What is most important for the Self-exposer is not collecting, but the monument he can erect to himself with his collection. That is why for him the decisive moment in his life as a collector is the point at which he is able to present his coin collection as a product of his activity as a collector. This may come about by bequeathing his items to a coin museum and then being celebrated as a patron by the curator in his annual report. If the Self-exposer is too mean to do this, he can choose one of the following options: he can a) have his collection auctioned under his name, or, if its quality is too bad, b) publish it under his name, though he frequently has to pay for the printing costs, since no one apart from him is interested in his collection. It is characteristic of him that in any case his photo, which is published together with the collection, is larger than the largest of the coins he has acquired.
The Self-exposer generally spends little thought on the area of his collection. He prefers to be looked after by a middleman, who relieves him of the trouble of personally selecting coins for his collection. That is why he is only rarely to be met at coin markets or auctions.
Geographically the Self-exposer is currently mainly to be found in the United States, where generous taxation laws support him in his endeavour to be eternally remembered by bequeathing his collection to a research institute.
How to recognise the Self-exposer: he speaks less about his coins than about himself.
His hunting ground is: none. Only in rare cases does the Self-exposer himself go hunting. Usually he asks a dealer to draw his attention to all the coins on offer that might interest him.
He collects mostly: what the dealer he can trust recommends to him.
7. The Researcher
The Researcher, whose collecting activity also frequently leads to a publication, is not to be confused with the Self-exposer. A Researcher’s collection is of great academic interest and contains many unpublished items, so that their publication enhances numismatic knowledge.
It is not objects that the Researcher collects in the first place, but knowledge about them. He frequently spends less money on his coins than on the literature he needs to classify them. Coins are a means for him to enjoy discovering historical numismatic connections. The condition of an item is quite unimportant for the Researcher. On the contrary, the satisfaction he derives from being able to decipher an almost illegible inscription is his greatest pleasure.
The Researcher is short of cash. And as he experiences pleasure from classifying his items, which can only be done once for every coin, he is in constant need of new pieces at the best possible price. That is why the Researcher is frequently to be met at coin markets where he rummages about in dishes containing coins that are difficult to classify and which are sold off cheaply by coin dealers. With his superior knowledge the Researcher repeatedly succeeds in coming across a real snip, i.e. finding a coin which is worth considerably more than the dealer is asking for it.
The Researcher, too, dreams of a treasure, like the Speculator, but while the Speculator can express its value in hard cash, the Researcher wants an item that answers an unsolved academic question.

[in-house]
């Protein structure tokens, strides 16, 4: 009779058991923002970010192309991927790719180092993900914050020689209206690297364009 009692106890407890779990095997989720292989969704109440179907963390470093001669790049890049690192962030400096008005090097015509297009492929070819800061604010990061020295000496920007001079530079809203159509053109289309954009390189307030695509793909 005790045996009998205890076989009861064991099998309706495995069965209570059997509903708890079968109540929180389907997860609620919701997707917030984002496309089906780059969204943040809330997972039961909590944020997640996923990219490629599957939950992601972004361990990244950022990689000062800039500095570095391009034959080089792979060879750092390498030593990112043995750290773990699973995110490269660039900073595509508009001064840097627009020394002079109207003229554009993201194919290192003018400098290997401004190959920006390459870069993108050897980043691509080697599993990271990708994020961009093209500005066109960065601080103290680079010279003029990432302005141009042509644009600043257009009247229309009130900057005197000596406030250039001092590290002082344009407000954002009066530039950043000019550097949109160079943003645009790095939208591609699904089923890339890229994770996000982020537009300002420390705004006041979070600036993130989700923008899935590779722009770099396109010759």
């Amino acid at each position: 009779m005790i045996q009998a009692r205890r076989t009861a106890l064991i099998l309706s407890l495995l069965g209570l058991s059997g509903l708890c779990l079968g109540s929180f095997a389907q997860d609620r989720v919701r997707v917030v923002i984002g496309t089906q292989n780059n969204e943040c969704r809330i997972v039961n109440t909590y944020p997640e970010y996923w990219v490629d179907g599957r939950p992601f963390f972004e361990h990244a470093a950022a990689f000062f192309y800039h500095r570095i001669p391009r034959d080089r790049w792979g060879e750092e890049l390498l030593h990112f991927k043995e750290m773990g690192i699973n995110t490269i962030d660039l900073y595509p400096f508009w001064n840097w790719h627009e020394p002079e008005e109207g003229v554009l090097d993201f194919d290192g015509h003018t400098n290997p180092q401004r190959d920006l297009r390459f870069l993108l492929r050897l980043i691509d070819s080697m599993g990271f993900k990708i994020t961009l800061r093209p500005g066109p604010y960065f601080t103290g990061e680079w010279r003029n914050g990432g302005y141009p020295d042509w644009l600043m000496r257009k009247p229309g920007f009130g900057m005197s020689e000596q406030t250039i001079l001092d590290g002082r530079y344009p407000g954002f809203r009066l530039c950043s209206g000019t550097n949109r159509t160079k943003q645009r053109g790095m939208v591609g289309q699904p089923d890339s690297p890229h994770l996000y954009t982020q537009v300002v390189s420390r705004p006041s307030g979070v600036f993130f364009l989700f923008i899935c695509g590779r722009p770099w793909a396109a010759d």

Researchers are fascinating personalities who can talk interestingly for hours about their field. It is a pleasure to listen to them. If you can see the coins through their eyes, the ugliest coins become important historical testimonies that provide an insight into our past.
How to recognise the Researcher: if you look carefully at his collection, at first you have the feeling that it is made up of nothing but rubbish, but the moment the Researcher starts to talk you forget the coins’ condition.
His hunting grounds are: the bargain boxes and the lots at auctions.
He collects mostly: coins that make great demands on the collector’s knowledge. This applies, for example, to medieval coins, coins minted by the Greek cities under Roman rule and coins from the Middle East.
8. The Local Patriot
Whereas everyone listens attentively to the Researcher, any person in his senses tries to escape the Local Patriot. This name describes someone who knows every spot in his local district where he can find something of interest to him, but who, in spite of his special knowledge, does not succeed in putting his knowledge into a larger framework. He is not interested in anything outside his field.
The Local Patriot can talk about his special area in such precise detail that no listener can help yawning. He only collects coins from the one area to which he has a special relation for biographical reasons, his most frequent “subject” being coins from the district from which he comes or in which he lives.
The Local Patriot is someone you have to get used to. He always insists that he is in the right and is a bit of a know-all. To know all is relatively simple for him, as he generally only talks about the subject that interests him. He is incapable of listening.
The Local Patriot only purchases coins from his special collecting area. This results in his eventually having all the usual coins and hardly being able to acquire anything new. Nevertheless, he visits coin markets, as his greatest pleasure is to name to anyone who cannot get away from him quickly enough one by one the coins he has recently acquired for his collection.
How to recognise the Local Patriot: he talks and talks and talks and talks and talks and talks…
His hunting ground is: wherever he can browbeat people into listening to him.
He collects only: coins to which he has a biographical connection.
9. The Historian
For the Historian coins are a means of turning history into something tangible. What interests him about an item is not its condition or its beauty, but the history that is contained within it and which he believes he can share by buying the coin.
His special area of interest is in coins that can be associated with a name or an event rooted in the memory of the general public: Caesar or Cleopatra, the tribute money, half-shekels, in the New Testament or Judas’s 30 pieces of silver. As the purchase price is of no importance for the Historian, items like these are overpriced compared with their realistic value determined by their condition and rarity.
Historians are ‘island’ collectors. They do not collect coins from a particular area, but individual names, and some of these collectors only possess a few (less that twelve) coins. They show these few objects to other people with great enthusiasm. The Historian collector type can chiefly be found among teachers (especially of Latin, Greek and religion–in descending order) and former pupils of Latin (who have all forgotten the bad marks they used to have in this subject at school).
Historians collect not only coins, they also prefer to read historical novels, go to the cinema to see every sword and sandal film and bore the whole family when they go on holiday and stop in front of every stone of a ruined town.
How to recognise the Historian: he only owns a few coins, but he can talk about each one until nobody can listen to him any longer.
His hunting ground is: mainly the coin dealer, where he buys as soon as possible without discussing the price.
He only collects: coins connected to personalities he knows and considers to be important in history.